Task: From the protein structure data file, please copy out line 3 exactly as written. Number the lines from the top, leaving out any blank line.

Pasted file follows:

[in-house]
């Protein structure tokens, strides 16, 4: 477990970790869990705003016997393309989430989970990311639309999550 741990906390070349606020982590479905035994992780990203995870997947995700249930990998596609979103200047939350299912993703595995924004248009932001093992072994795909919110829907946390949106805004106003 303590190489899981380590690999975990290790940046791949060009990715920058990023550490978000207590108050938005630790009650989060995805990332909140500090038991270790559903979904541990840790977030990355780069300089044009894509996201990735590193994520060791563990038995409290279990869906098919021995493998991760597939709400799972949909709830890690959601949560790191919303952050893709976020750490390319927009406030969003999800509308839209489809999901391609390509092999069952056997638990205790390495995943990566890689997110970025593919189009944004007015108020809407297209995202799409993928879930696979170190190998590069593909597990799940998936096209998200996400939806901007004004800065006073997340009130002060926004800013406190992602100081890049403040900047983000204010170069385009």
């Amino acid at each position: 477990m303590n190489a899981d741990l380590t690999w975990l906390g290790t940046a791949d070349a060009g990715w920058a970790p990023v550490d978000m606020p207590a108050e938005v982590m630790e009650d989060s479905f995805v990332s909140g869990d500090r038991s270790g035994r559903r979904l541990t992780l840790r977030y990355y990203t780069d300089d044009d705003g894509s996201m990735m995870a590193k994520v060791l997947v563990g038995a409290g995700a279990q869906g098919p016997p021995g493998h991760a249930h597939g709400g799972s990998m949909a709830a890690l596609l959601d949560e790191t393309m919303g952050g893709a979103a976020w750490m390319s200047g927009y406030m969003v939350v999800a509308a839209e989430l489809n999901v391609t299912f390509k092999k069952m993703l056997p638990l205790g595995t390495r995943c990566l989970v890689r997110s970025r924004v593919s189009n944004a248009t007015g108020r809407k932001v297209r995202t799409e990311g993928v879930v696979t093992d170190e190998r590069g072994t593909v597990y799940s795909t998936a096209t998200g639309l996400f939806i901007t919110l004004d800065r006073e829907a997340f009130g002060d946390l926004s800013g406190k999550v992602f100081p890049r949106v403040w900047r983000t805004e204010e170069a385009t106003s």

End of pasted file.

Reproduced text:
């Amino acid at each position: 477990m303590n190489a899981d741990l380590t690999w975990l906390g290790t940046a791949d070349a060009g990715w920058a970790p990023v550490d978000m606020p207590a108050e938005v982590m630790e009650d989060s479905f995805v990332s909140g869990d500090r038991s270790g035994r559903r979904l541990t992780l840790r977030y990355y990203t780069d300089d044009d705003g894509s996201m990735m995870a590193k994520v060791l997947v563990g038995a409290g995700a279990q869906g098919p016997p021995g493998h991760a249930h597939g709400g799972s990998m949909a709830a890690l596609l959601d949560e790191t393309m919303g952050g893709a979103a976020w750490m390319s200047g927009y406030m969003v939350v999800a509308a839209e989430l489809n999901v391609t299912f390509k092999k069952m993703l056997p638990l205790g595995t390495r995943c990566l989970v890689r997110s970025r924004v593919s189009n944004a248009t007015g108020r809407k932001v297209r995202t799409e990311g993928v879930v696979t093992d170190e190998r590069g072994t593909v597990y799940s795909t998936a096209t998200g639309l996400f939806i901007t919110l004004d800065r006073e829907a997340f009130g002060d946390l926004s800013g406190k999550v992602f100081p890049r949106v403040w900047r983000t805004e204010e170069a385009t106003s």